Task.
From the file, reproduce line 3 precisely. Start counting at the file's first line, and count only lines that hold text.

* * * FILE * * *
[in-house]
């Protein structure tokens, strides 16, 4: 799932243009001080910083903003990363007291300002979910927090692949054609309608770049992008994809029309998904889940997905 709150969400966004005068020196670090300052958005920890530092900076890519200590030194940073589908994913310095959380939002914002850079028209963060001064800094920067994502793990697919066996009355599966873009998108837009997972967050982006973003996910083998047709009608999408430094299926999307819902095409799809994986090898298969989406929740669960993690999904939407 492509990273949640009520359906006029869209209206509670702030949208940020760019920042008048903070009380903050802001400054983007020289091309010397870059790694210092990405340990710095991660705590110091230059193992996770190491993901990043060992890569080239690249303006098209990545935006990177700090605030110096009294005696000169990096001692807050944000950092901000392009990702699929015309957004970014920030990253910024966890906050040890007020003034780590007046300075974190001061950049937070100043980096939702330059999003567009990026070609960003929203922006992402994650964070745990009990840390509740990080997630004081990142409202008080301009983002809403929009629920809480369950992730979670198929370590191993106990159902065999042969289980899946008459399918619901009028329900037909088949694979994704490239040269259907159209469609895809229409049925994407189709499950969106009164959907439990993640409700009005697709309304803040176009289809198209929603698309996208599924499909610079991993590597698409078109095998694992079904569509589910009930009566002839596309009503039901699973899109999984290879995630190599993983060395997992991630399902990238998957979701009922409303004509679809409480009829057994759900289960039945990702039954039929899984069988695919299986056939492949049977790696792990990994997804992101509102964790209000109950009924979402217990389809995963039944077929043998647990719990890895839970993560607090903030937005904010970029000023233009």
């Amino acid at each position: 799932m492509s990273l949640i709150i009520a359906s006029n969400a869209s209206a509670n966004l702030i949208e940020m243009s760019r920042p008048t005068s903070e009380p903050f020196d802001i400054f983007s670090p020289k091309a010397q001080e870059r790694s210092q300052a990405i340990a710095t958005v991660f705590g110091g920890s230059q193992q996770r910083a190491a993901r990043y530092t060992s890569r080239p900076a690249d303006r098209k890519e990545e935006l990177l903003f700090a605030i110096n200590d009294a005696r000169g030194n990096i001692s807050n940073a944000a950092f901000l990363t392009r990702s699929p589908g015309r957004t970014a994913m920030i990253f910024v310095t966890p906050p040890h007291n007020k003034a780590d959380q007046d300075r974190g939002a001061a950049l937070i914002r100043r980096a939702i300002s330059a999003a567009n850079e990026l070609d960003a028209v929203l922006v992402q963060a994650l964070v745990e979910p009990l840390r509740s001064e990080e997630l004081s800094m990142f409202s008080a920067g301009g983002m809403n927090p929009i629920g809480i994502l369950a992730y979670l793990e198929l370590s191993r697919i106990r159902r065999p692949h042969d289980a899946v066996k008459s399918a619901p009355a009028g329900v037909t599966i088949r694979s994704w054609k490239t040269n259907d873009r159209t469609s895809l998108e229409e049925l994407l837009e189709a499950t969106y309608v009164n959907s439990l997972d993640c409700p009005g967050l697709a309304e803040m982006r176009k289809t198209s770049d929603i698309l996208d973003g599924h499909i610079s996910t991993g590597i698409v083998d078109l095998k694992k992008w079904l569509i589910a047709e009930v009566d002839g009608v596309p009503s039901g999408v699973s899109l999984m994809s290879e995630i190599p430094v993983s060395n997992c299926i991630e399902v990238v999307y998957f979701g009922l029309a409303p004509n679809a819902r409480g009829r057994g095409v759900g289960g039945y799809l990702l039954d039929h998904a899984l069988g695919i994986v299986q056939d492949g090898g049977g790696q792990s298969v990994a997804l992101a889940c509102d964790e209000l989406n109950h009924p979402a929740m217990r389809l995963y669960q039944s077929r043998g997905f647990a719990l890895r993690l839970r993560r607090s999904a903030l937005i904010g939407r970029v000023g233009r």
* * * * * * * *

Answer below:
């Amino acid at each position: 799932m492509s990273l949640i709150i009520a359906s006029n969400a869209s209206a509670n966004l702030i949208e940020m243009s760019r920042p008048t005068s903070e009380p903050f020196d802001i400054f983007s670090p020289k091309a010397q001080e870059r790694s210092q300052a990405i340990a710095t958005v991660f705590g110091g920890s230059q193992q996770r910083a190491a993901r990043y530092t060992s890569r080239p900076a690249d303006r098209k890519e990545e935006l990177l903003f700090a605030i110096n200590d009294a005696r000169g030194n990096i001692s807050n940073a944000a950092f901000l990363t392009r990702s699929p589908g015309r957004t970014a994913m920030i990253f910024v310095t966890p906050p040890h007291n007020k003034a780590d959380q007046d300075r974190g939002a001061a950049l937070i914002r100043r980096a939702i300002s330059a999003a567009n850079e990026l070609d960003a028209v929203l922006v992402q963060a994650l964070v745990e979910p009990l840390r509740s001064e990080e997630l004081s800094m990142f409202s008080a920067g301009g983002m809403n927090p929009i629920g809480i994502l369950a992730y979670l793990e198929l370590s191993r697919i106990r159902r065999p692949h042969d289980a899946v066996k008459s399918a619901p009355a009028g329900v037909t599966i088949r694979s994704w054609k490239t040269n259907d873009r159209t469609s895809l998108e229409e049925l994407l837009e189709a499950t969106y309608v009164n959907s439990l997972d993640c409700p009005g967050l697709a309304e803040m982006r176009k289809t198209s770049d929603i698309l996208d973003g599924h499909i610079s996910t991993g590597i698409v083998d078109l095998k694992k992008w079904l569509i589910a047709e009930v009566d002839g009608v596309p009503s039901g999408v699973s899109l999984m994809s290879e995630i190599p430094v993983s060395n997992c299926i991630e399902v990238v999307y998957f979701g009922l029309a409303p004509n679809a819902r409480g009829r057994g095409v759900g289960g039945y799809l990702l039954d039929h998904a899984l069988g695919i994986v299986q056939d492949g090898g049977g790696q792990s298969v990994a997804l992101a889940c509102d964790e209000l989406n109950h009924p979402a929740m217990r389809l995963y669960q039944s077929r043998g997905f647990a719990l890895r993690l839970r993560r607090s999904a903030l937005i904010g939407r970029v000023g233009r």